lncRNAs are characterized by their wide functional versatility because they promote the regulation of gene expression either in the nucleus or in the cytoplasm and at different levels transcriptionally and post-transcriptionally, thanks to their ability to interact with other nucleic acids such as DNA and RNA, as well as proteins (Figure 3) [41][42]. In the nucleus, they regulate gene expression in various ways. These include epigenetic modifications by directly binding to DNA and the recruitment of chromatin modifiers. This can lead to a change in the accessibility of genes to DNA-binding proteins, such as transcription factors and even RNA Pol II (Figure 3D), resulting in the activation or suppression of transcription [43][44][45][46]. Another of the most widely studied regulatory mechanisms of lncRNAs involves them acting like enhancers, in which they function either by directly interacting with promoter regions of the genes they regulate or by binding to proteins that participate as mediators [47][48][49][50][51]. These lncRNAs, through their interactions with proteins, recruit such proteins to participate in DNA repair [52]. In the nucleus, these lncRNAs can interact with mRNAs to stabilize them or to direct splicing (Figure 3B) towards a specific mRNA isoform [53][54][55]. Meanwhile, in the cytoplasm, lncRNAs display equally versatile functions. They interact with other ncRNAs such as miRNAs, or with mRNAs or proteins, through mechanisms that can result in the suppression or promotion of the products of the genes that they regulate. For example, some lncRNAs and circular RNAs regulate the activity of miRNAs because they have binding sites that retain them, thus modulating the activity of miRNAs. LncRNAs, which present this mechanism, are considered miRNA sponges, and they are part of a complex interaction network in the transcriptome or also called the theory of competitive endogenous RNAs. Then, miRNA sponges are considered exogenous when they are artificially introduced into a biological system or endogenous when they are expressed naturally [56][57][58]. In addition, ncRNAs, through various interactions with other biological molecules, can be key participants in signaling pathways [59][60][61][62][63][64].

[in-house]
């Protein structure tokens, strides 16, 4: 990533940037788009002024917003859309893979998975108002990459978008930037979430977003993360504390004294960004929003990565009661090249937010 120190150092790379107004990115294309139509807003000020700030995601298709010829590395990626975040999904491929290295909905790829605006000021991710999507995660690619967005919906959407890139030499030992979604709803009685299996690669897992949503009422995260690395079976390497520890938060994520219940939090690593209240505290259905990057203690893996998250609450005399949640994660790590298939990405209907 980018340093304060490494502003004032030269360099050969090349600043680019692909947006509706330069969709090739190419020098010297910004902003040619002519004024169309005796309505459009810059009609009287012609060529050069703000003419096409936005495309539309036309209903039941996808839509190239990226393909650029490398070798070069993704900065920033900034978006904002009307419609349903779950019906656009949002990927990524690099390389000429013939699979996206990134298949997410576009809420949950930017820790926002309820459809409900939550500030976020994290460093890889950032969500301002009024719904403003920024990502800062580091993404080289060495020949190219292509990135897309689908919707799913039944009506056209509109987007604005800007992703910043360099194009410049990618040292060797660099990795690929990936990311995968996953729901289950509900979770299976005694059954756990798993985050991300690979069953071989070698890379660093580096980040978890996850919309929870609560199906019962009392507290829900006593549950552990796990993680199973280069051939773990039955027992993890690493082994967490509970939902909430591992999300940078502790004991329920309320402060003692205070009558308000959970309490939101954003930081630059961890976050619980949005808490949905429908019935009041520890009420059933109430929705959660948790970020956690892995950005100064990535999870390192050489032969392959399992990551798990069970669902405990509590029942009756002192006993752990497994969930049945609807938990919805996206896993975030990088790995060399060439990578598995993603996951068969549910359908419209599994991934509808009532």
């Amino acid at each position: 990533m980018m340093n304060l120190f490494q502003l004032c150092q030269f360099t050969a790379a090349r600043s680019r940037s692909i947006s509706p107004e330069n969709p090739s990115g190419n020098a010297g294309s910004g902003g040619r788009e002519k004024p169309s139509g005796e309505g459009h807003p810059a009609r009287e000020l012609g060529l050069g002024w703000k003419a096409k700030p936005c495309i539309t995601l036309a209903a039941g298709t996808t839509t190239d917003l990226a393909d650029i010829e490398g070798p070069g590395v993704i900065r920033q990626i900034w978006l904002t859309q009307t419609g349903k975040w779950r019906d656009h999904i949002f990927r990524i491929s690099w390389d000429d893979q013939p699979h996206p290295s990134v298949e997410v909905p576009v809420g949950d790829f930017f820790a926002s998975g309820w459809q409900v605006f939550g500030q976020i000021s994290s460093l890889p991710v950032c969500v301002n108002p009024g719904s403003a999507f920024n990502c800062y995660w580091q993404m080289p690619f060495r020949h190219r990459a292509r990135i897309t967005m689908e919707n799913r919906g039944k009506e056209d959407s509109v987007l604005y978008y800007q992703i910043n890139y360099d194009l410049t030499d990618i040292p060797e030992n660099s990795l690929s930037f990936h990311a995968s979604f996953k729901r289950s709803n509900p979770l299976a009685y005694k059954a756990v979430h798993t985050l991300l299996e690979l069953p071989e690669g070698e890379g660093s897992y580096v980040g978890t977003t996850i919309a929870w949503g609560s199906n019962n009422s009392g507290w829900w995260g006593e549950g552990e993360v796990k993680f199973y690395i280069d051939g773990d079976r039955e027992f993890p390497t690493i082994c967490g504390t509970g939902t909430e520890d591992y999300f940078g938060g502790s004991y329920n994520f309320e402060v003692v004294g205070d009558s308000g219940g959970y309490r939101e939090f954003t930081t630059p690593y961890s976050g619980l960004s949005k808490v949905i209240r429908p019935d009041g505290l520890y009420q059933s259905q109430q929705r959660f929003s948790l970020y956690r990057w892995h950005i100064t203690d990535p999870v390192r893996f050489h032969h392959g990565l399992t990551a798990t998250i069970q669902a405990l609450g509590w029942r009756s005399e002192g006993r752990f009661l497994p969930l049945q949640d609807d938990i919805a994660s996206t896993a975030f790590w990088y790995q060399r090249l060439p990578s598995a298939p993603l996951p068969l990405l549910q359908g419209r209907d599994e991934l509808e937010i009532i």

3. The Importance of Prediction Models That Can Later Be Tested Experimentally